Title:
Bismuth and copper ballistic modifiers for double base propellants
United States Patent 5652409


Abstract:
Double base propellants having a mixture of bismuth and copper salts of hydroxy-substituted benzoic acids added as burning rate (ballistic) modifiers.



Inventors:
Thompson, Stephen B. (Sterling, VA)
Goodwin, John L. (Springfield, VA)
Camp, Albert T. (Welcome, MD)
Application Number:
08/605816
Publication Date:
07/29/1997
Filing Date:
02/23/1996
Assignee:
The United States of America as represented by the Secretary of the Navy (Washington, DC)
Primary Class:
Other Classes:
149/19.8, 149/96, 149/97
International Classes:
C06B23/00; (IPC1-7): C06B45/10; C06B25/26
Field of Search:
149/19.8, 149/96, 149/98, 149/97
View Patent Images:
US Patent References:
4420350Doublebase ballistic modifiers1983-12-13Camp et al.179/98
4243444Ballistic modifiers, synthesis . . . propellants1981-01-06Alley et al.149/98
4202714Ballistic modifiers and synthesis of the ballistic modifiers1980-05-13Alley et al.149/109.4



Foreign References:
DE19544528A11996-05-30
Other References:
Neidert et al, Chem. Abs., 121:283123, abstract of Proc., Annu. Meet.--Air aste Manage. Assoc (1993) 86th (vol. 10), 93/WP/107.06, 16 pp.
Berteleau et al., Chem. Abs., 125:62504, abstract of DE 19544528.
Primary Examiner:
Miller, Edward A.
Attorney, Agent or Firm:
Forrest, John
Johnson, Roger D.
Claims:
What is claimed is:

1. A double base propellant comprising an energetic polymer which is nitrocellulose, plastisol nitrocellulose, cyclodextrin nitrate, or mixtures thereof, an energetic plasticizer, and a burn rate modifier comprising a mixture of from about 0.5 to about 4 weight percent of a bismuth salt that is normal bismuth salicylate, monobasic bismuth salicylate, normal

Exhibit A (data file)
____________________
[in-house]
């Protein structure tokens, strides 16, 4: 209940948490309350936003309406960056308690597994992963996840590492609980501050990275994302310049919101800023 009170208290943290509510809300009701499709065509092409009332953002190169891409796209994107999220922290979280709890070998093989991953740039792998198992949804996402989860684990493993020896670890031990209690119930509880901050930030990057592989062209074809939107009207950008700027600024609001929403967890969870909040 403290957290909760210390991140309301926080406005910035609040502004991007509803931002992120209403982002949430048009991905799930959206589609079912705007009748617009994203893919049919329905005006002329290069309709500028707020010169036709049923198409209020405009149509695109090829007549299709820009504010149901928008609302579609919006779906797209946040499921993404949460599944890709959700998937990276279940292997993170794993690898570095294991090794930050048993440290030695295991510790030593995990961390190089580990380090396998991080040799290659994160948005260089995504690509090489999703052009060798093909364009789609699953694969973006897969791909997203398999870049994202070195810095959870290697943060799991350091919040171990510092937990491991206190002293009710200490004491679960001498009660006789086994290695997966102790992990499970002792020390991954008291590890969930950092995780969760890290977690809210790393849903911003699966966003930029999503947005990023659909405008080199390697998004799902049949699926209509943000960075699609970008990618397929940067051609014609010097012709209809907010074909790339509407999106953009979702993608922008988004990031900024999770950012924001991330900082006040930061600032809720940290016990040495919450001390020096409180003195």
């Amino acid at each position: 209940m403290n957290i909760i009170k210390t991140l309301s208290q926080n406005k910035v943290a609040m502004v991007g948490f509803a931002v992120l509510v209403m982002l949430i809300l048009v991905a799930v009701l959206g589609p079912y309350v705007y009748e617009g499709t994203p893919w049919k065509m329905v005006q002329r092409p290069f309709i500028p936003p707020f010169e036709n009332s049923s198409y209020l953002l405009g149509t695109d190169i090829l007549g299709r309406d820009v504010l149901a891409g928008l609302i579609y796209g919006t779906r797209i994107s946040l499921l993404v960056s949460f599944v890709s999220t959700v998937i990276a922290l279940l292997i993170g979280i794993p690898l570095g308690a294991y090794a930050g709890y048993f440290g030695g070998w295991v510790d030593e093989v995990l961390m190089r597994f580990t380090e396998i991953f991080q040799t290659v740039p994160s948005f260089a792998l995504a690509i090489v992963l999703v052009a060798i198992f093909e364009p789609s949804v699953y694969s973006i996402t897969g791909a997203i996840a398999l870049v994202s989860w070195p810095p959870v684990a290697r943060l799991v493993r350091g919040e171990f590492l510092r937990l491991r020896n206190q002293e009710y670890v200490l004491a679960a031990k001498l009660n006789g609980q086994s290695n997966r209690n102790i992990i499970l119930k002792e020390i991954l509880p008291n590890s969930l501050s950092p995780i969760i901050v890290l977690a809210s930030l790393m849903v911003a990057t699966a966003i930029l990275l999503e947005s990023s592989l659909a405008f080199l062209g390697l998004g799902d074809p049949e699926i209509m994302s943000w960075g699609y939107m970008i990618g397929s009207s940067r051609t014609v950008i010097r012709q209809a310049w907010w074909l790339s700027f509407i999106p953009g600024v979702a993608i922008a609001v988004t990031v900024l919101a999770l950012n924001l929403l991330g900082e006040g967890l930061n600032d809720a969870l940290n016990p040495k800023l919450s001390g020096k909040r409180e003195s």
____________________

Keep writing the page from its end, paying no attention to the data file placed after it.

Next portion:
bismuth 3-hydroxybenzoate, monobasic bismuth 3-hydroxybenzoate, normal bismuth 4-hydroxybenzoate, monobasic bismuth 4-hydroxybenzoate, monobasic bismuth 2,4-dihydroxybenzoate, monobasic bismuth 2,5-dihydroxybenzoate, normal bismuth 2,6-dihydroxybenzoate, monobasic bismuth 2,6-dihydroxybenzoate, normal bismuth phenate, monobasic bismuth phenate, or mixtures thereof and from about 0.5 to about 4 weight percent of a copper salt that is a mixture of monobasic copper salicylate and monobasic copper 2,4-dihydroxybenzoate,

wherein the weight percentages are based on the total weight of the propellant, and

wherein the propellant exhibits a plateau or mesa burn rate at 3000 psi or higher.



2. The double base propellant of claim 1 wherein the bismuth salt is monobasic bismuth salicylate, monobasic bismuth 3-hydroxybenzoate, monobasic bismuth 4-hydroxybenzoate, monobasic bismuth 2,4-dihydroxybenzoate, monobasic bismuth 2,5-dihydroxybenzoate, monobasic bismuth 2,6-dihydroxybenzoate, monobasic bismuth phenate, or mixtures thereof.

3. The double base propellant of claim 1 wherein the energetic binder is nitrocellulose.

4. The double base propellant of claim 1 wherein the energetic plasticizer is a nitrate ester that is diethylene glycol dinitrate, metriol trinitrate, triethylene glycol dinitrate, nitroglycerin, butanetriol trinitrate, propylene glycol dinitrate or mixtures thereof.

5. The double base propellant of claim 4 wherein the energetic plasticizer is nitroglycerin.

6. The double base propellant of claim 1 wherein the bismuth salt is normal bismuth salicylate, monobasic bismuth salicylate, normal bismuth 2,4-dihydroxybenzoate, monobasic bismuth 2,4-dihydroxybenzoate, or mixtures thereof.

7. The double base propellant of claim 6 wherein the bismuth salt is monobasic bismuth salicylate, monobasic bismuth 2,4-dihydroxybenzoate, or mixtures thereof.

8. The double base propellant of claim 7 wherein the bismuth salt is monobasic bismuth salicylate.